The SWAIA shows have featured dozens of Indigenous designers from North America over the years, and in 2024 will take on a new form as the first U.S. Indigenous Fashion Week. The 2015 “Native Fashion Now” exhibition organized by the Peabody Essex Museum and curated by Karen Kramer also sparked interest in Native fashion. Another important platform was Jessica Metcalfe’s blog that morphed into the Beyond Buckskin online boutique, which sold Okuma’s work until she launched her own website in 2015.

“The thing now is plagiarism, the interpretations,” Okuma said of cultural appropriation of Native fashion. “You want the knockoff, have fun, but there is an authentic version that is accessible.”

She was recently appointed to the Indian Arts and Crafts Board under the Bureau of Indian Affairs. As part of the role, she’ll be working to prevent products from being advertised, sold or displayed under false claims of being Indigenous made. She’s also set to appear in a PBS special about Native women.

Jamie Okuma, Jessica Matten

Jessica Matten modeling a Jamie Okuma gown in 2022.

Courtesy of Tira Howard

And if she’s lucky, Hollywood strike depending, Okuma may get dress some stars for the premiere of “Killers of the Flower Moon,” the film adaptation of David Grann’s book about murders in Oklahoma’s Osage Nation during the 1920s after oil was discovered on tribal land.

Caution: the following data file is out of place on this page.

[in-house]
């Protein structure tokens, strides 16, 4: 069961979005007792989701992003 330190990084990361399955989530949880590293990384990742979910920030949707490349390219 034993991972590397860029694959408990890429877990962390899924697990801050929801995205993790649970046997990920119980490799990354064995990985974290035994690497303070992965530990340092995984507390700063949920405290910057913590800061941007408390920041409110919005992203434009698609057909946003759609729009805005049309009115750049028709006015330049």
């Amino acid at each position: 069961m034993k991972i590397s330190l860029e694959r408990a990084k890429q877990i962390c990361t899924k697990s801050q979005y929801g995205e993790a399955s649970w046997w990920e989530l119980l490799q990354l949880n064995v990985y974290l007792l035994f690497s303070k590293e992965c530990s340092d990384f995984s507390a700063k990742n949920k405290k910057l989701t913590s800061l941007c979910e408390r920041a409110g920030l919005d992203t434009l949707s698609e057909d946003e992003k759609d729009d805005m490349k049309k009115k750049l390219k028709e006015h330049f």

One of the film’s leads, Lily Gladstone, who is of Blackfeet and Nimíipuu heritage, already wore Okuma’s tiered earrings on the red carpet at Cannes, telling Vanity Fair, “Her work has been stunning to me for years.”

But first, there’s Santa Fe, where she’ll reconnect with other designers and her fashion fan club. “It’s so crazy, it’s almost like seeing a relative, I don’t know her but I know this,” Okuma said of seeing so many people in her clothing over the weekend.

She’ll be offering pre-orders of the new collection on her website, which is her only retail channel — for now. “I want to make sure the lead up is right, but I’d love to be able to have things in stores, let alone have my own,” she said, confessing that she already has ideas for her own shoes, and keeps meaning to visit a cobbler in Hollywood to work on prototypes.

“I want it to be where our people can see the influences, but all people can be comfortable wearing it, she said. “If it’s not screaming, it’s something for everyone.”